Phenotypic and genetic variation in Biscutella didyma and adaptation to environmental change - a combined ecological-genomic approach

Project code: TI 338/11-1

Fig. 1

Adult Biscutella didyma plant grown in the greenhouse

Local adaptation and geographic separation are crucial for the evolution of diversity, and recent whole-genome analyses in humans have revealed evidence for spatial distribution of genetic differences. The forces shaping these patterns are, however, only understood in few cases, because it is generally not known how genetic differentiation arises in the first place. Top-down approaches can point to regions of the genome under selection in the recent past, but they rarely identify the responsible genes and the selected traits. Conversely, ecological studies on local adaptation have made little use of the progress in genomics. Here, we combine modern evolutionary ecology with state-of-the art genomics to study real-time evolution in Biscutella didyma. We utilize a unique field experiment to test genome-wide differentiation along an aridity gradient, study whether genome-wide signatures of selection are detectable in populations that have been exposed to manipulated precipitation regimes, and whether phenotypic variability in response to selection gradients corresponds to theoretical predictions. Our findings will enable us to develop models of adaptive capacity of this species under predicted climate change. We will also test models of life history evolution against realistic scenarios of genetic structure and its interaction with stabilizing and balancing selection.

Fig. 2

Experimental set-up in Israel. Plats are grown at various sites with different amounts of rainfall per year. Experimental sites are indicated as black dots in the map, different colors distinguish the different amounts of rainfall per year. MM mesic Mediterranean, M Mediterranean, SA semi-arid, A arid condition.

Publications related to the project

  • Tielbörger K, Bilton MC, Metz J, Kigel J, Holzapfel C, Lebrija-Trejos E, Konsens I, Parag HA, Sternberg M Middle-Eastern plant communities tolerate 9 years of drought in a multi-site climate manipulation experiment Nature Communications 5, Article number: 5102 (2014). Weblink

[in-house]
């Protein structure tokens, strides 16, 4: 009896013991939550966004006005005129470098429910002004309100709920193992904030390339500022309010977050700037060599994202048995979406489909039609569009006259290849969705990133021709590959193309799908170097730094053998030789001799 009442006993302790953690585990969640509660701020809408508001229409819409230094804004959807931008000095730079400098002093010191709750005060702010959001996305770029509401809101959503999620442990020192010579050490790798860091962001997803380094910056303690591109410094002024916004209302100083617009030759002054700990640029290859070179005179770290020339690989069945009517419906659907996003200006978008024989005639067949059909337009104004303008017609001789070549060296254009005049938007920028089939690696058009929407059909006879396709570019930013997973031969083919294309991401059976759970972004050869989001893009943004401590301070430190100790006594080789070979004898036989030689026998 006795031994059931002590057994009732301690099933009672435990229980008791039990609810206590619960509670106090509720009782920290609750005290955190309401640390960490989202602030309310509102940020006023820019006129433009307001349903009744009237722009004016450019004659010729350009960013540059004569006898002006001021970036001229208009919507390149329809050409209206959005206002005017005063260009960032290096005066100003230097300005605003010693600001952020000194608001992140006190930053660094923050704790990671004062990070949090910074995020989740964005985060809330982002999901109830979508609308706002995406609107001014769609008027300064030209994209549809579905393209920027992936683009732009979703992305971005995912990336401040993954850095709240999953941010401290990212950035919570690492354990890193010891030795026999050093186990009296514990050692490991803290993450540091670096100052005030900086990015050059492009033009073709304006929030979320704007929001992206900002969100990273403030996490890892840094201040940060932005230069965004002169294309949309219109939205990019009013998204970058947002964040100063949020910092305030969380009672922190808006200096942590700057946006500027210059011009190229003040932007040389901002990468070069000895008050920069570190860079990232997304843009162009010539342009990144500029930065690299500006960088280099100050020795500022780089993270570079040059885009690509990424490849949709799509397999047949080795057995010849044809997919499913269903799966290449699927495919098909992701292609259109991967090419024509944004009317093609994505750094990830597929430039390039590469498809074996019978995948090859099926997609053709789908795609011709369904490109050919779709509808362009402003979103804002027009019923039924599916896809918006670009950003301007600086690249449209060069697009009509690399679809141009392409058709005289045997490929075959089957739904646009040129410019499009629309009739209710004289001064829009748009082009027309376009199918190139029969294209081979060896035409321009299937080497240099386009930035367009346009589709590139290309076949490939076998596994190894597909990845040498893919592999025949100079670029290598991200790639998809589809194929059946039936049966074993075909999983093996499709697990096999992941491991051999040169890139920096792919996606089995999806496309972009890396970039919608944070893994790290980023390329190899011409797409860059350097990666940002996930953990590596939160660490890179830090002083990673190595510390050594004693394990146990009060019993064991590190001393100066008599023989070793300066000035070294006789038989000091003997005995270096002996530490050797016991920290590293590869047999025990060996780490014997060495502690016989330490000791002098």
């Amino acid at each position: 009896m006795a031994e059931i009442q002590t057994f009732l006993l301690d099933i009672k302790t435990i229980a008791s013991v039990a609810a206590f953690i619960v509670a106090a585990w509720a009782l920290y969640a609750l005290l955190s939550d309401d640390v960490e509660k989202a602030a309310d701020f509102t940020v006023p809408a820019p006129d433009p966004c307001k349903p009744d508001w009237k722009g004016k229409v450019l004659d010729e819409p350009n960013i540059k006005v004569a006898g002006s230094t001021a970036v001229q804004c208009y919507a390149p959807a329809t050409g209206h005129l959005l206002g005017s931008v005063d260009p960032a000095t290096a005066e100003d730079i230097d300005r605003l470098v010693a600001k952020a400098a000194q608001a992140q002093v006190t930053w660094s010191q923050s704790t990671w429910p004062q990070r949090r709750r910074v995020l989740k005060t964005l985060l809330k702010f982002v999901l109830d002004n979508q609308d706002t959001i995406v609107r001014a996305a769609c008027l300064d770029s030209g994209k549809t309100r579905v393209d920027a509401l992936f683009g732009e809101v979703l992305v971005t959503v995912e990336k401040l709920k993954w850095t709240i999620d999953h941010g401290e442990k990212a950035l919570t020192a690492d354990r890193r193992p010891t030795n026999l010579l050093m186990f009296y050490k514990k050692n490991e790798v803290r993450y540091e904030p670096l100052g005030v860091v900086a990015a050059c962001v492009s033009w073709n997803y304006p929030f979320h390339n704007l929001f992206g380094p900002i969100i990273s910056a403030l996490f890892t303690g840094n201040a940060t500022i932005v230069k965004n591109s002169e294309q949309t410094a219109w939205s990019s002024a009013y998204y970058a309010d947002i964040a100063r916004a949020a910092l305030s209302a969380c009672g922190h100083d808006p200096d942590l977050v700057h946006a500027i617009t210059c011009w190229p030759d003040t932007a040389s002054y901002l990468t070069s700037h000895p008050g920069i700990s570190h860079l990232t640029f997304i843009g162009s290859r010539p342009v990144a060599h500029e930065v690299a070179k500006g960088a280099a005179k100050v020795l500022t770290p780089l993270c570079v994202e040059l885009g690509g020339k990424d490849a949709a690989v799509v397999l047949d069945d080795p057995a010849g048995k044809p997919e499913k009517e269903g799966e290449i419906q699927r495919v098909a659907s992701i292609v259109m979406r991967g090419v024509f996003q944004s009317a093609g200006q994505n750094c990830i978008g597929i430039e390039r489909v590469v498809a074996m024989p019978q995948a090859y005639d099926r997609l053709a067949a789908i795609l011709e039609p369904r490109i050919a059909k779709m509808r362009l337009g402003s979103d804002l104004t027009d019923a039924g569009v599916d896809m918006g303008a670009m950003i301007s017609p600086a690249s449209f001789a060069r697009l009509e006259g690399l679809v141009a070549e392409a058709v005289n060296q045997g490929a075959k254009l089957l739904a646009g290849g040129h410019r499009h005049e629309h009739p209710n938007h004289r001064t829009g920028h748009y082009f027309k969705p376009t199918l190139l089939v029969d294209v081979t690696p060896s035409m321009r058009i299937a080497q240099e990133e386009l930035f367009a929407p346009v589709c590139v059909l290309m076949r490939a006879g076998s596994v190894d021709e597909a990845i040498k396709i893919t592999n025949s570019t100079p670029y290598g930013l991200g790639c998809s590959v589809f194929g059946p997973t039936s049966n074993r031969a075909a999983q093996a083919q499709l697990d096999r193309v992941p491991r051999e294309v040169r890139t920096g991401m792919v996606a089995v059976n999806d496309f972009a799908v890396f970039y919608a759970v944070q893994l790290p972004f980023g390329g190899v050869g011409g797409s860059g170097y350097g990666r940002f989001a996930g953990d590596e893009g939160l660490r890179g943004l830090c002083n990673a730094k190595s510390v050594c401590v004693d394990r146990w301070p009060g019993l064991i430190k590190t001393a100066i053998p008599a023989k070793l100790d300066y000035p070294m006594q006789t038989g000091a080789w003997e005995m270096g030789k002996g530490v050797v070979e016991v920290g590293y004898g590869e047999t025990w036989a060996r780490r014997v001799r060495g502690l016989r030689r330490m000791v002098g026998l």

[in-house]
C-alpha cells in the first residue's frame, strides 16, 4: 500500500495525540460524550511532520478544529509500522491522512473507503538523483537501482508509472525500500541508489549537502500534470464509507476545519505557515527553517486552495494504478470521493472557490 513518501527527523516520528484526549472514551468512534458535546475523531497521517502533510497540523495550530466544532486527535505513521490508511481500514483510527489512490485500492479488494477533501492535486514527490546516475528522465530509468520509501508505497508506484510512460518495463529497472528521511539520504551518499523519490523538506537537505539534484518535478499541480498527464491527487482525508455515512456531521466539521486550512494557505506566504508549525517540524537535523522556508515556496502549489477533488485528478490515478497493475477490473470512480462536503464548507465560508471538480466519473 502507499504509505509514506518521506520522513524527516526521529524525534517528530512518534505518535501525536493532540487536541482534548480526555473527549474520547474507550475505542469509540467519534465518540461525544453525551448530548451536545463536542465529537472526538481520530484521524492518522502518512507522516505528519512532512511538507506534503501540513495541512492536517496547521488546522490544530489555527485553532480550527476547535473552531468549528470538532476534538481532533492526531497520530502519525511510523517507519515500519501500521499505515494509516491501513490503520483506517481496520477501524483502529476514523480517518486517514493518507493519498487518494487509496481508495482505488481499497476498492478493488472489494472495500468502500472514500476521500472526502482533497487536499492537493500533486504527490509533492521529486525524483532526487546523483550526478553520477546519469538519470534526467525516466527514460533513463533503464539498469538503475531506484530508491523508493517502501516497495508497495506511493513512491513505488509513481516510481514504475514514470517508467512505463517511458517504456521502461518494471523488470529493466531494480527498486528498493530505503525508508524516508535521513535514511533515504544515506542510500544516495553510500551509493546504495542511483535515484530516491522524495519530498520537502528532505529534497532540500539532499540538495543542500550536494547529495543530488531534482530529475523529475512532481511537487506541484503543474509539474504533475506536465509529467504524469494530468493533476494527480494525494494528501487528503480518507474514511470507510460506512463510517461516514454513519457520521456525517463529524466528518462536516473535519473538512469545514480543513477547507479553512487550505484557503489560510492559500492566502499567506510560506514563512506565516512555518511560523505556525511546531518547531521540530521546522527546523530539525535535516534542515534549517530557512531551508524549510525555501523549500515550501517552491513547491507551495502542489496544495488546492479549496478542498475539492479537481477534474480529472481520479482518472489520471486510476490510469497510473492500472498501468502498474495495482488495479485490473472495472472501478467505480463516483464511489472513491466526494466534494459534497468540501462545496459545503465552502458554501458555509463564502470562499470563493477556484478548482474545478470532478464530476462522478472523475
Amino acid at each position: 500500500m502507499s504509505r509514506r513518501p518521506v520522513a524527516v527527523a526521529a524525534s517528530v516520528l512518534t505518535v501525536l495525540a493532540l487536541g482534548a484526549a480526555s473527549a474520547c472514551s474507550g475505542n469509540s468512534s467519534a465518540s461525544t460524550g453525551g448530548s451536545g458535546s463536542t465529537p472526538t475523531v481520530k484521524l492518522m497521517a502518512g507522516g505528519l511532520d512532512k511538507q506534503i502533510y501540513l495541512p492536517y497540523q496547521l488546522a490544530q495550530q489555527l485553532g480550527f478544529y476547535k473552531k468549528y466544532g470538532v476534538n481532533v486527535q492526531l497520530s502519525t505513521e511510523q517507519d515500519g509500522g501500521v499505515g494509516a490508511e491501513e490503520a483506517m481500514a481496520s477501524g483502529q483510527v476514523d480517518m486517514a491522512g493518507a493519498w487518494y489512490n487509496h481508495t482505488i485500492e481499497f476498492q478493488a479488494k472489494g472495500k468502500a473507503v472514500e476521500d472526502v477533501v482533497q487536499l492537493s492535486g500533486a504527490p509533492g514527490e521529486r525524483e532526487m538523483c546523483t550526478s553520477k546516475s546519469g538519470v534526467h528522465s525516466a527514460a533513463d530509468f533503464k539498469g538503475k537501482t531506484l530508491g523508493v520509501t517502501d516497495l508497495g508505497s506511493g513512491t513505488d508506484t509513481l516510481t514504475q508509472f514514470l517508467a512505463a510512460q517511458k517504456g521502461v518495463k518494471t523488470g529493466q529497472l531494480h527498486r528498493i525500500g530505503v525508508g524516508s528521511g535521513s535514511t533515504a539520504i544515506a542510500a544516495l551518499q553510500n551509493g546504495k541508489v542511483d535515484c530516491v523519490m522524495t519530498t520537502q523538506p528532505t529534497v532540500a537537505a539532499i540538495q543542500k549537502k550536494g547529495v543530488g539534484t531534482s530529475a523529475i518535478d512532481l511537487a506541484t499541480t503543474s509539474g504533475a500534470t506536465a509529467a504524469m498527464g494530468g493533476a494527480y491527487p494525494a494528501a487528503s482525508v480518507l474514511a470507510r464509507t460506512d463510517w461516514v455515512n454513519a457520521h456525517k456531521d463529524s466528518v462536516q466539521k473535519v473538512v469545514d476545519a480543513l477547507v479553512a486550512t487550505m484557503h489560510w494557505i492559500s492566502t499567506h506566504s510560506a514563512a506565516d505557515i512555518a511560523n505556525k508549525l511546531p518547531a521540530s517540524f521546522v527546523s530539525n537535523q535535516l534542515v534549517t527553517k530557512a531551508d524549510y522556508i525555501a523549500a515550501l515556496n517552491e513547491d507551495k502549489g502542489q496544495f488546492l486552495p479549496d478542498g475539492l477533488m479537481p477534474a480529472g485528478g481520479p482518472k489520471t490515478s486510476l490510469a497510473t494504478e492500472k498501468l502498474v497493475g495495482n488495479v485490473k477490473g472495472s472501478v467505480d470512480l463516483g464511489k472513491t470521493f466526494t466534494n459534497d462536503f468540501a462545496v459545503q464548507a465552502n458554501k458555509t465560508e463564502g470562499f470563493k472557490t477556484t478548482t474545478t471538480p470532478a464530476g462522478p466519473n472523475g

• Metz, J., Ribbers, K., Tielbörger, K., & Müller, C. (2014) Long- and medium-term effects of aridity on the chemical defence of a widespread Brassicaceae in the Mediterranean. Environmental and Experimental Botany 105C: 39-45. Weblink
  • Tielbörger, K & Salguero-Gomez, R. (2013) Some like it hot: Are desert plants indifferent to climate change? Progress in Botany 75: 377-400. Weblink
  • Salguero-Gómez R, Siewert W, Casper BB, Tielbörger K. (2012) A demographic approach to study effects of climate change in desert plants. Philos Trans R Soc Lond B Biol Sci. 2012 Nov 19;367(1606):3100-14. Weblink Weblink
  • Ossowski, S., Schneeberger, K., Clark, R. M., Lanz, C., and Weigel, D. (2008) Sequencing of natural strains of Arabidopsis thaliana with short reads. Genome Res 18, 2024-2033. Weblink Weblink
  • Petru, M., Tielbörger, K., Belkin, R. & Sternberg, M., and Jeltsch, F. (2006) Life history variation of an annual plant under two opposing selective forces along a steep climatic gradient. Ecography 29 , 66-74. Weblink



  • Katja Tielbörger
    Prof. Dr. Katja Tielbörger
    Principal Investigator
    University of Tübingen
    Office: +49 (0)7071 / 29-74246
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  • Dr. Sara Tomiolo
    Post-Doctoral Scientist
    Office: +49-(0)7071 / 29-74247
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  • Eleanor Gibson-Forty
    PhD student in SPP1529
    Office: +49-(0)7071 / 29-74247
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Linked Projects

  • PI Christian Schlötterer
    University of Vienna
    SCHL 429/3-2
  • PI Detlef Weigel
    MPI for Developmental Biology, Tübingen
    WE 2897/5-1